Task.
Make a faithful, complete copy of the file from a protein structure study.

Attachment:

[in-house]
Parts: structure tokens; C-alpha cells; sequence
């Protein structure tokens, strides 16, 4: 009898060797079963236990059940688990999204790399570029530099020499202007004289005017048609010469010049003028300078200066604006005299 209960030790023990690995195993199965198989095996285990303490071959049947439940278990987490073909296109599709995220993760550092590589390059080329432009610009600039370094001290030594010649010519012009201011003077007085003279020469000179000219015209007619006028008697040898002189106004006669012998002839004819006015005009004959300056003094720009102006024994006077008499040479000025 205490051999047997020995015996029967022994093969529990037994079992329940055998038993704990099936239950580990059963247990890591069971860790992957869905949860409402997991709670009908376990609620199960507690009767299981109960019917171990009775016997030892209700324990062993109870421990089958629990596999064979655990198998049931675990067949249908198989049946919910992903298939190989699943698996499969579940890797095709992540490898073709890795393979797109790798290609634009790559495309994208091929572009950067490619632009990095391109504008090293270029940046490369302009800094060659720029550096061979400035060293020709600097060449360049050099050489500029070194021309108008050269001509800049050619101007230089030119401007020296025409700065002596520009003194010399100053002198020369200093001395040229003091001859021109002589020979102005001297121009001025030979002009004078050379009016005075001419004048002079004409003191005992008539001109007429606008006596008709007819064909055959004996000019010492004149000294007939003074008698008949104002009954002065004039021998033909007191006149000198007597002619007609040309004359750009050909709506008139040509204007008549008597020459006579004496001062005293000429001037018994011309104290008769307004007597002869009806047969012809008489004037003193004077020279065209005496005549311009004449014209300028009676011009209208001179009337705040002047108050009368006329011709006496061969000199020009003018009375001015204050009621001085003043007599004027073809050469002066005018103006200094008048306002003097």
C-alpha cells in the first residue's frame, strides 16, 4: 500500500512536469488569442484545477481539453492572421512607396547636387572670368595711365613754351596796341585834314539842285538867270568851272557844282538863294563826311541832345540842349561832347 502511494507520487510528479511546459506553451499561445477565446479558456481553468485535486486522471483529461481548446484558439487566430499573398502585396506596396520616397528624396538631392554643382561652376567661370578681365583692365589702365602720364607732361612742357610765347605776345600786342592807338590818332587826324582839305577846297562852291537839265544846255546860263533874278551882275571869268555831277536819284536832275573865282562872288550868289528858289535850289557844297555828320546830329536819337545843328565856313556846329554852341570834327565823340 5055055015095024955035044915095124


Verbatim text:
[in-house]
Parts: structure tokens; C-alpha cells; sequence
């Protein structure tokens, strides 16, 4: 009898060797079963236990059940688990999204790399570029530099020499202007004289005017048609010469010049003028300078200066604006005299 209960030790023990690995195993199965198989095996285990303490071959049947439940278990987490073909296109599709995220993760550092590589390059080329432009610009600039370094001290030594010649010519012009201011003077007085003279020469000179000219015209007619006028008697040898002189106004006669012998002839004819006015005009004959300056003094720009102006024994006077008499040479000025 205490051999047997020995015996029967022994093969529990037994079992329940055998038993704990099936239950580990059963247990890591069971860790992957869905949860409402997991709670009908376990609620199960507690009767299981109960019917171990009775016997030892209700324990062993109870421990089958629990596999064979655990198998049931675990067949249908198989049946919910992903298939190989699943698996499969579940890797095709992540490898073709890795393979797109790798290609634009790559495309994208091929572009950067490619632009990095391109504008090293270029940046490369302009800094060659720029550096061979400035060293020709600097060449360049050099050489500029070194021309108008050269001509800049050619101007230089030119401007020296025409700065002596520009003194010399100053002198020369200093001395040229003091001859021109002589020979102005001297121009001025030979002009004078050379009016005075001419004048002079004409003191005992008539001109007429606008006596008709007819064909055959004996000019010492004149000294007939003074008698008949104002009954002065004039021998033909007191006149000198007597002619007609040309004359750009050909709506008139040509204007008549008597020459006579004496001062005293000429001037018994011309104290008769307004007597002869009806047969012809008489004037003193004077020279065209005496005549311009004449014209300028009676011009209208001179009337705040002047108050009368006329011709006496061969000199020009003018009375001015204050009621001085003043007599004027073809050469002066005018103006200094008048306002003097």
C-alpha cells in the first residue's frame, strides 16, 4: 500500500512536469488569442484545477481539453492572421512607396547636387572670368595711365613754351596796341585834314539842285538867270568851272557844282538863294563826311541832345540842349561832347 502511494507520487510528479511546459506553451499561445477565446479558456481553468485535486486522471483529461481548446484558439487566430499573398502585396506596396520616397528624396538631392554643382561652376567661370578681365583692365589702365602720364607732361612742357610765347605776345600786342592807338590818332587826324582839305577846297562852291537839265544846255546860263533874278551882275571869268555831277536819284536832275573865282562872288550868289528858289535850289557844297555828320546830329536819337545843328565856313556846329554852341570834327565823340 5055055015095024955035044915095124